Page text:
Brewster Reconstruction: All the Plans, Obstacles, and Hopes

With the Village’s Ambitious Ideas Regarding the Village, Controversy Still Surrounds the Future

Photos in slideshow reflect the current state of the Village of Brewster and the computer-generated improvements.

Axel Britez, Editorial Board

Since 2013, talks of a “reconstruction” have been rampant amongst Brewster residents. In 2019, the application was officially sent by the Brewster Village Municipality, led by Mayor James J. Schoeing, for the Downtown Revitalization Initiative Grant. This reconstruction plan would include $234,000,000 of repairs including landscaping, repaving sidewalks, and the installation of a park, as well as new apartment buildings and restaurants.
One of the biggest changes with this reconstruction plan include the sidewalks. With most of Brewster’s inhabitants walking on foot, it’s important to have safe places where pedestrians can walk. The grant plans $1.3 million for the inclusion of sidewalks in Brewster. Most exciting about this renovation plan however is the conceptualized Main Street Linear Park. With a paved sidewalk and brand new benches, this park is sure to be a sight to see.
This approach is all Phase One of the reconstruction plan which consists of mostly repairs to plumbing, electrical upgrades, structural repairs to make buildings safer and emergency systems.
At first, there’s no doubt that nearly all of Brewster’s citizens would welcome the Downtown Revitalization Initiative. That is, at least, Phase One of it. Phase Two is where things start to get more controversial and involves a lot more of the “reconstruction” aspect.
Phase Two entails new retail stores which will replace family owned stores (costing the town upward of $3 million), new townhouses for events and social programs (costing upwards of $18 million), and the biggest change of all, roughly $20 million spent on totally new, urban style, studio apartments. Where Phase One costs about $18.5 million dollars of the budget, the other $215 million completely comes from Phase Two.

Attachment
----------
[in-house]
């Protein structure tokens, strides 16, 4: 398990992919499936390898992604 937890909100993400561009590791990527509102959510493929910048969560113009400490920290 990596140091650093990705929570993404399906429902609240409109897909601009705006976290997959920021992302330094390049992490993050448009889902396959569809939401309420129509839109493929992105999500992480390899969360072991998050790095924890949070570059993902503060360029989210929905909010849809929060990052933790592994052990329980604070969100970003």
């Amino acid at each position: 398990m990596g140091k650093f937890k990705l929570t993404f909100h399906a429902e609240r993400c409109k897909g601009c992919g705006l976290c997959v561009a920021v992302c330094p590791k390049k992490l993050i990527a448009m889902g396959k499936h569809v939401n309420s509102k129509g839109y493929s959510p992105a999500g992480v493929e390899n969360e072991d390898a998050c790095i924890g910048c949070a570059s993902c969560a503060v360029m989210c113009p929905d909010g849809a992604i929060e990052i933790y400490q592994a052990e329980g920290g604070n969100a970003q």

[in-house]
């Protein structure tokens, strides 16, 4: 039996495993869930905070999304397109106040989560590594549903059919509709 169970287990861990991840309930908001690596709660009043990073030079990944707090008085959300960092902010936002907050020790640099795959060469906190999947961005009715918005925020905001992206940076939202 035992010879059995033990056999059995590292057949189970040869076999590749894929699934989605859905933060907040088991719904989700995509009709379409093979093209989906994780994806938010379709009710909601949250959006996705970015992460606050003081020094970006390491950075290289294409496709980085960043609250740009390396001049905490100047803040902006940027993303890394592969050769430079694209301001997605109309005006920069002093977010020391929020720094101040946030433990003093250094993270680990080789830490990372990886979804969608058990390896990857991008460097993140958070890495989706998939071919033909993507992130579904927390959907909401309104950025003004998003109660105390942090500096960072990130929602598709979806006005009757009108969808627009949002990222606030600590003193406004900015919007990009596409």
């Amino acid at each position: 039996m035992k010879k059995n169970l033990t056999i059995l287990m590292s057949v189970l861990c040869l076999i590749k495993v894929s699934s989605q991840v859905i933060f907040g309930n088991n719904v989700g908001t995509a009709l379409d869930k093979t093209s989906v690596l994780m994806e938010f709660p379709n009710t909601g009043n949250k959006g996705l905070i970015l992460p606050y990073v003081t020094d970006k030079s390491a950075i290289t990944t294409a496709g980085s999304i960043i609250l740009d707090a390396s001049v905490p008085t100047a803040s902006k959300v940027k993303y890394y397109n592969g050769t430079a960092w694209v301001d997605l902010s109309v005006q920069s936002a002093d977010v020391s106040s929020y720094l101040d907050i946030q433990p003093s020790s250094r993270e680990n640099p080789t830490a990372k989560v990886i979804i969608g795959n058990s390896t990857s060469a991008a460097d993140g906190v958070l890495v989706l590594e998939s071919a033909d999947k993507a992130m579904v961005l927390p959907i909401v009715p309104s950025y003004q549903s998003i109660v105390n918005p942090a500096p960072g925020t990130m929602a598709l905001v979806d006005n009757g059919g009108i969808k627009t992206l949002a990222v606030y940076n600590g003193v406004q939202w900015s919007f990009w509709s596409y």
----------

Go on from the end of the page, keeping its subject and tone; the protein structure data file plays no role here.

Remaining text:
While this reconstruction plan is exciting, however, places we know and love like Bob’s Diner, and Pizza Place and Trattoria II El Pueblo will be closed, possibly permanently. For people whose livelihood and years of hard work are going to be affected, the reconstruction plan doesn’t sound all too giving.
It’s not too hard to come to the conclusion that the Brewster reconstruction plan has less to do with the well-being of the current village inhabitants and more of the potential attraction Brewster can become for city weekend visitors. When we look at the spending difference between what’s to help our people from the Village of Brewster and what’s meant to attract NYC tourists, there’s clearly a difference in priority and intention.
With Brewster on the path to become a more bustling and flourishing town, one can imagine that more businesses with city-eque formats will start to come, alongside existing restaurants already beginning to retain a city aesthetic that’s unique in Brewster.
On the surface, it seems as though there are tons to be gained for the people of Brewster Village. After all, in the official application, it’s stated that an estimated 516 construction jobs will be created, as well as 135 permanent jobs at the various new establishments. Would this not help the 5.5 percent unemployment rate of the Village?